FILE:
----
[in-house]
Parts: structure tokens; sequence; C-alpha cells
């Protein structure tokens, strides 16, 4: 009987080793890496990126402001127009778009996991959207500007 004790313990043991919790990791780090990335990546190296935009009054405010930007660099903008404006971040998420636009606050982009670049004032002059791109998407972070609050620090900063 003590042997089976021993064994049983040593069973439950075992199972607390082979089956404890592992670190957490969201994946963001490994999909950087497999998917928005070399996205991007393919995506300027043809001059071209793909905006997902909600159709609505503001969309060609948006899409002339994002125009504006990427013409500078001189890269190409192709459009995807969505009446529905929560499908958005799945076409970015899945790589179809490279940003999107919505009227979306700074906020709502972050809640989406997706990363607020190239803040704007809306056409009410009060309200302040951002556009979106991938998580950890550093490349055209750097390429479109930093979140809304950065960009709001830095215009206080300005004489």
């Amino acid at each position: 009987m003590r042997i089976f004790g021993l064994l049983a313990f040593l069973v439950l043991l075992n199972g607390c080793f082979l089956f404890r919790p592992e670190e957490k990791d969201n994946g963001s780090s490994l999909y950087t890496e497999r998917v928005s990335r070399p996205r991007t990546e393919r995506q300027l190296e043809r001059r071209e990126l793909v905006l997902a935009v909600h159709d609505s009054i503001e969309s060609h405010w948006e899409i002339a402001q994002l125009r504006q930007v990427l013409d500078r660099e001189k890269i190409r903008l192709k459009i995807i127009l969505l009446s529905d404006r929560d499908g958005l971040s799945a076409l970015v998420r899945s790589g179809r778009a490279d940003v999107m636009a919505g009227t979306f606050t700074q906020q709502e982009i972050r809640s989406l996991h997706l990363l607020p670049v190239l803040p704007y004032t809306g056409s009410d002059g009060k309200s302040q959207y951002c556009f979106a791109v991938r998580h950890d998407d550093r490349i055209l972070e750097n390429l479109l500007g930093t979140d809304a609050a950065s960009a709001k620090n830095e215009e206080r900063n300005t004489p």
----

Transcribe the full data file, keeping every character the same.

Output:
[in-house]
Parts: structure tokens; sequence; C-alpha cells
């Protein structure tokens, strides 16, 4: 009987080793890496990126402001127009778009996991959207500007 004790313990043991919790990791780090990335990546190296935009009054405010930007660099903008404006971040998420636009606050982009670049004032002059791109998407972070609050620090900063 003590042997089976021993064994049983040593069973439950075992199972607390082979089956404890592992670190957490969201994946963001490994999909950087497999998917928005070399996205991007393919995506300027043809001059071209793909905006997902909600159709609505503001969309060609948006899409002339994002125009504006990427013409500078001189890269190409192709459009995807969505009446529905929560499908958005799945076409970015899945790589179809490279940003999107919505009227979306700074906020709502972050809640989406997706990363607020190239803040704007809306056409009410009060309200302040951002556009979106991938998580950890550093490349055209750097390429479109930093979140809304950065960009709001830095215009206080300005004489």
């Amino acid at each position: 009987m003590r042997i089976f004790g021993l064994l049983a313990f040593l069973v439950l043991l075992n199972g607390c080793f082979l089956f404890r919790p592992e670190e957490k990791d969201n994946g963001s780090s490994l999909y950087t890496e497999r998917v928005s990335r070399p996205r991007t990546e393919r995506q300027l190296e043809r001059r071209e990126l793909v905006l997902a935009v909600h159709d609505s009054i503001e969309s060609h405010w948006e899409i002339a402001q994002l125009r504006q930007v990427l013409d500078r660099e001189k890269i190409r903008l192709k459009i995807i127009l969505l009446s529905d404006r929560d499908g958005l971040s799945a076409l970015v998420r899945s790589g179809r778009a490279d940003v999107m636009a919505g009227t979306f606050t700074q906020q709502e982009i972050r809640s989406l996991h997706l990363l607020p670049v190239l803040p704007y004032t809306g056409s009410d002059g009060k309200s302040q959207y951002c556009f979106a791109v991938r998580h950890d998407d550093r490349i055209l972070e750097n390429l479109l500007g930093t979140d809304a609050a950065s960009a709001k620090n830095e215009e206080r900063n300005t004489p």